top of page
  • Ausette

the necessity of mentorship

This past year, I have tried a lot of things that were very new to me. One of which was producing and directing a short film. Not something I really planned to do, or thought I would ever do. But seeing a project through from beginning to end has given me a sense of empowerment that I would wish for every artist to experience. 

You really can do anything you put your mind to, and very possibly you could do it tomorrow. But an important factor of learning and accomplishing any goal, is mentors that understand your work and are deeply rooting for your success. This support is absolutely invaluable, and arguably is the greatest gift one can receive in artistic / freelance industries.

There are two types of mentors I have encountered, which have completely altered the trajectory of my life: 

  1. Someone who trusts your instincts and nurtures your relationship with your intuition.

The executive producer of our recent short film was my mentor throughout the entire process. And as I met many bumps in the road, I was always expecting your traditional constructive criticism (e.g. finding what needs improvement, identifying errors, etc). But with my mentor’s detailed knowledge of their journey as a producer, and their knowledge of me, I was only ever met with trust and encouragement. This was jarring, but I realized that what I needed to learn was to trust myself. My mentor actively and verbally supported my decisions even when I did not. Vocalizing, when I felt lost, “you know what you need to do, trust that feeling.” And consistently, when they showed belief in me, almost immediately a  solution would pop into my mind. I am so grateful for this wisdom and guidance. It absolutely changed the way I think and operate. The right mentor helps build trust with instinct and intuition.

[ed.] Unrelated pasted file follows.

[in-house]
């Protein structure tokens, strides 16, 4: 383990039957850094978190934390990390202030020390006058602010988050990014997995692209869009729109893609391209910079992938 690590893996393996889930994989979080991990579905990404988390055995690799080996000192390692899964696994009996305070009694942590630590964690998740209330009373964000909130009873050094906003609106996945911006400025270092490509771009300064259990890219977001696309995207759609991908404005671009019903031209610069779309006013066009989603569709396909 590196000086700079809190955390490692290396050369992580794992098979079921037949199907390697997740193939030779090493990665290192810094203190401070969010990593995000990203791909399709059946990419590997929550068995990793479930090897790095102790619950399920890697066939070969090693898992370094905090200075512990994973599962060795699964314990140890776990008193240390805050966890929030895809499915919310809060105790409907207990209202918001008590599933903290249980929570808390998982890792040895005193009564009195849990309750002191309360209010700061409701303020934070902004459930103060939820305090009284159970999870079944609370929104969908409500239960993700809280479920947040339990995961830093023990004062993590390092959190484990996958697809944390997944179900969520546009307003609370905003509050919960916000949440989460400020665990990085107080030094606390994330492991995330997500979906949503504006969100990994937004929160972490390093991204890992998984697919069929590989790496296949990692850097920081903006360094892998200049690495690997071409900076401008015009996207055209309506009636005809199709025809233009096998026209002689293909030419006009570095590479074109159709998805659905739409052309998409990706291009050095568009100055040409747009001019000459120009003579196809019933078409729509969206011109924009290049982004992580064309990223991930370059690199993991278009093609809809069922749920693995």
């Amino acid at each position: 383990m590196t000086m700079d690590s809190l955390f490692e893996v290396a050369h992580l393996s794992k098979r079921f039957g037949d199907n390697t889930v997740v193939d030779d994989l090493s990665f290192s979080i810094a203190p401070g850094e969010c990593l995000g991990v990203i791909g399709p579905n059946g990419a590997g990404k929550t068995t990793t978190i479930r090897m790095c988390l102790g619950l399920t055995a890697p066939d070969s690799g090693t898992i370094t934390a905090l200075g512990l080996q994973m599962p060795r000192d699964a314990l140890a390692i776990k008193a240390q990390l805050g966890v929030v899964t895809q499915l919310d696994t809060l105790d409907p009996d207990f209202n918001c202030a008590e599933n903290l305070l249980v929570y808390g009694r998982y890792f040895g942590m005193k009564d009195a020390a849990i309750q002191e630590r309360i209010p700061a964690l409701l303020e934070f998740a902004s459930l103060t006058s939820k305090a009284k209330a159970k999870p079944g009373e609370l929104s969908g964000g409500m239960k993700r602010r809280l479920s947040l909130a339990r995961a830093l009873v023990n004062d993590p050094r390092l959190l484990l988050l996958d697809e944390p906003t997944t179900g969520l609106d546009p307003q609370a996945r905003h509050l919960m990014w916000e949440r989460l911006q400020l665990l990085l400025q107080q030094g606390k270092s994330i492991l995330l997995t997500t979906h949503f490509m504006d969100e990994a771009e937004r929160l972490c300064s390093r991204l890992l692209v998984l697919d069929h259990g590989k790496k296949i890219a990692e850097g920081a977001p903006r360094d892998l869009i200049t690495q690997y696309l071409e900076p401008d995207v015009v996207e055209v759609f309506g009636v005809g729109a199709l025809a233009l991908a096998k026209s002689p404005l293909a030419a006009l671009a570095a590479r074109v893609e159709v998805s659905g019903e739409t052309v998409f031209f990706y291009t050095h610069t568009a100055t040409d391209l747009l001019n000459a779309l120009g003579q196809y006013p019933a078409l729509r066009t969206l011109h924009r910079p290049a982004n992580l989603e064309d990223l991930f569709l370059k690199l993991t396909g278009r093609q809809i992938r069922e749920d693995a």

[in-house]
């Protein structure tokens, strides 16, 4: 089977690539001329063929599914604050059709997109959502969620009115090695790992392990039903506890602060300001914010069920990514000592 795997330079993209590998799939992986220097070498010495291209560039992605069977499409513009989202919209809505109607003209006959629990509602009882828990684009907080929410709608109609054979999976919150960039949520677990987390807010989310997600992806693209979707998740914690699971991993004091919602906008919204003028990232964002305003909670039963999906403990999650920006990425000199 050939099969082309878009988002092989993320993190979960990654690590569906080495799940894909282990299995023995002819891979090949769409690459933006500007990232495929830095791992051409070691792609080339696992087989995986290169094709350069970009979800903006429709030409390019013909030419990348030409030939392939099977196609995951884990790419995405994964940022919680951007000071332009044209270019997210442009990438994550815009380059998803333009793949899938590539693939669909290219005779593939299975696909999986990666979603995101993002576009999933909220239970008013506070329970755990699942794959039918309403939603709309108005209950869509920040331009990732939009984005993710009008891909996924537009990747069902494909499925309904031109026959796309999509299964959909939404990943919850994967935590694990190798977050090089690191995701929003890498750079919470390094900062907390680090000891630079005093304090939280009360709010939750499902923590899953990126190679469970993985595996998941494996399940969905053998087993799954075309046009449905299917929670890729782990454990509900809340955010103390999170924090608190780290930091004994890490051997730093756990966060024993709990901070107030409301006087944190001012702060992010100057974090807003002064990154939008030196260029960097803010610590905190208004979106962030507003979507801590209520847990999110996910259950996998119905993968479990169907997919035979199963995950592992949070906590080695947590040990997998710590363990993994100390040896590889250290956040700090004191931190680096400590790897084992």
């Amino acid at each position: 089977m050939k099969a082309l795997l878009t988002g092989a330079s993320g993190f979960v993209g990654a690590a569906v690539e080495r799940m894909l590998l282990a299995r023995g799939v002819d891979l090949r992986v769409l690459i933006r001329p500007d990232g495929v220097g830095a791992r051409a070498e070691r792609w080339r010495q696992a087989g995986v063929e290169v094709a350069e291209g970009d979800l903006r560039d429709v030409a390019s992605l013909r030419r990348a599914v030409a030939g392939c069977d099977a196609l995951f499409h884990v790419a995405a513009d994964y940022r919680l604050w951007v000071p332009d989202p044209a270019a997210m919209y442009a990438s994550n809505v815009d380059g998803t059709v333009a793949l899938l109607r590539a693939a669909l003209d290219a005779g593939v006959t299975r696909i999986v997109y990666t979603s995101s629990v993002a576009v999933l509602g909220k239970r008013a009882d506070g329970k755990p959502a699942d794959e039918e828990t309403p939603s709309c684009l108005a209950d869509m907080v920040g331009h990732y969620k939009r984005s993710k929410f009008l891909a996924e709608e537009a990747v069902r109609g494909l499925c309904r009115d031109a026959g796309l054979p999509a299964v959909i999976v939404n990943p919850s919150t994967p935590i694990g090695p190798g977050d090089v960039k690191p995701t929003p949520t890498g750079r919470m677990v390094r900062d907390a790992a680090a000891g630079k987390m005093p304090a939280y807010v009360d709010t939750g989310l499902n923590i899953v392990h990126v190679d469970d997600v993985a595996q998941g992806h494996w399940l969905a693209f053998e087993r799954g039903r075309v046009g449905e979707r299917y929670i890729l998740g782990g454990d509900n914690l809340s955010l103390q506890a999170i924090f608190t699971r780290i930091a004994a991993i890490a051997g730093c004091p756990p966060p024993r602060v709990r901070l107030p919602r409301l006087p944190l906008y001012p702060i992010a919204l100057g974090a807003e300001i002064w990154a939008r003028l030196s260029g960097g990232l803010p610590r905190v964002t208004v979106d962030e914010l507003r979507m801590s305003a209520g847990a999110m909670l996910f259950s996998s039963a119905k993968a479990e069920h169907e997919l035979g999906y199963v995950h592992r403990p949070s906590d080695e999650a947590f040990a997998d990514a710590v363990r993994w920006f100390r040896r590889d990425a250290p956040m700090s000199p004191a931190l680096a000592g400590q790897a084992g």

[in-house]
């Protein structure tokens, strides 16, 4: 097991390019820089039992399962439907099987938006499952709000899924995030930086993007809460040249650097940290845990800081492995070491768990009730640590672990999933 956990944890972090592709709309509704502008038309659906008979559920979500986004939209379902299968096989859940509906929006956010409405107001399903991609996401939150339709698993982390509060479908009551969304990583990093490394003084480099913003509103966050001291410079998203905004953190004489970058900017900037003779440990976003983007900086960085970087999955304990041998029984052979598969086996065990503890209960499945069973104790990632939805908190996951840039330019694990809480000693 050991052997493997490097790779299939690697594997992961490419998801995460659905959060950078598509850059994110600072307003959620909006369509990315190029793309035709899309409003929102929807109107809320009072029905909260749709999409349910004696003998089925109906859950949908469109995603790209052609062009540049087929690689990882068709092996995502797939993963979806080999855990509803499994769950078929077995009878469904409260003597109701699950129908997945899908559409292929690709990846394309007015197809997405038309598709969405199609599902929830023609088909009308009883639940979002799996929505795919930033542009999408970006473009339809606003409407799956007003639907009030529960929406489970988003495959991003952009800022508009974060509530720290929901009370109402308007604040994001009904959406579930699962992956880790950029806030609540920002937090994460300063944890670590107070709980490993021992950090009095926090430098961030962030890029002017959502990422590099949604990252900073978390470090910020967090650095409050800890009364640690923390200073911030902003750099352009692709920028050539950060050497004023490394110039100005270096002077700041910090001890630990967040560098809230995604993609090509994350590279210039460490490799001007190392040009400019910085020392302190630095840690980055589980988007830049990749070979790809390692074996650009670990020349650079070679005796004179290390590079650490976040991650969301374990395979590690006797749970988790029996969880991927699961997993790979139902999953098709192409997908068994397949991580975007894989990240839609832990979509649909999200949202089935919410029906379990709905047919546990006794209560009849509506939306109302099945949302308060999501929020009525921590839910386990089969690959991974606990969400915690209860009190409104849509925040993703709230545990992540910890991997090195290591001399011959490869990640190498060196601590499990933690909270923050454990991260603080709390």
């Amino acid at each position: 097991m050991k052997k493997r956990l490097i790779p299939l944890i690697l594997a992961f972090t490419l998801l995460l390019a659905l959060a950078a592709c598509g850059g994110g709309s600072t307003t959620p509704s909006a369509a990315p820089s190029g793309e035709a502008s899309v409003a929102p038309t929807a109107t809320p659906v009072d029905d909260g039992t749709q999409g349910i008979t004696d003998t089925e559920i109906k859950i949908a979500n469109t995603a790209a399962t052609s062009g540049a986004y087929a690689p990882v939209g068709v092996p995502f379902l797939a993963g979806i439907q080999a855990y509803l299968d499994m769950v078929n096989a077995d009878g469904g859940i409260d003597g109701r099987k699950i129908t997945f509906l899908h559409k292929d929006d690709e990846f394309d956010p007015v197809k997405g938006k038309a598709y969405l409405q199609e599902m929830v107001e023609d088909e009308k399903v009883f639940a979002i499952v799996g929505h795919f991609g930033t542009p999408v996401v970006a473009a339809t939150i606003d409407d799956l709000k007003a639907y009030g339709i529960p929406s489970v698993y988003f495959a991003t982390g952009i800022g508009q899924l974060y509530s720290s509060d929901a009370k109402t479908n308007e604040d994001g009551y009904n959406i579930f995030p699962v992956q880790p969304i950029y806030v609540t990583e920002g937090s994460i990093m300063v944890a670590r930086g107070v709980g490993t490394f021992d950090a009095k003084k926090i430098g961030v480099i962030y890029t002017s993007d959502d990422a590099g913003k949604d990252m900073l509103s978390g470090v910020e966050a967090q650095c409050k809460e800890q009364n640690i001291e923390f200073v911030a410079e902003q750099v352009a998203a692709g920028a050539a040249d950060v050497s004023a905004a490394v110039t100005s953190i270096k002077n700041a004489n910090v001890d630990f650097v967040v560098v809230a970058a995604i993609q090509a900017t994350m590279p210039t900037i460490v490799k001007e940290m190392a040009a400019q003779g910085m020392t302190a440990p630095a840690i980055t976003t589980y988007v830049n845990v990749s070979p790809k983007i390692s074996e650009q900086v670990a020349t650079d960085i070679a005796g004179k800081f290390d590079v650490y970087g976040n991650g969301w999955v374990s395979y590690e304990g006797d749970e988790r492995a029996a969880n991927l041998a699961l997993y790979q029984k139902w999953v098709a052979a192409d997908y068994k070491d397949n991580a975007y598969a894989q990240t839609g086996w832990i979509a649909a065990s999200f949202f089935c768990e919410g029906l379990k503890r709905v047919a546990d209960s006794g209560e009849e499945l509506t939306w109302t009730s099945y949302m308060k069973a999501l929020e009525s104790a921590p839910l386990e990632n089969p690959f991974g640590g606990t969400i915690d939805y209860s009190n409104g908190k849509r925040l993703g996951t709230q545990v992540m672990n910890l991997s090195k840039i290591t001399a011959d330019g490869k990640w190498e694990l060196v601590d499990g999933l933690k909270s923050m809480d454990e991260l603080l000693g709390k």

1. Someone who believes you are ready before you feel ready.

It sometimes feels impossible to take a risky jump into your next journey. I have found myself stuck, many times, not feeling ready or prepared enough for the next chapter. This feeling is hard to overcome. A previous mentor, in university, on many occasions would encourage me to do things I was, at least in my mind, not ready to do. There is a moment of hesitation before big changes that can really limit growth and exploration. And whenever I met this fear and wanted to step back, or miss an opportunity, she would encourage me to go boldly through that discomfort. This mindset has guided me to so many great opportunities, helped me start producing, and ultimately led me to drama school.

It is so powerful to acknowledge that asking for support from the right people, who see your potential in moments that you cannot, is pivotal in engaging with new and challenging opportunities.


bottom of page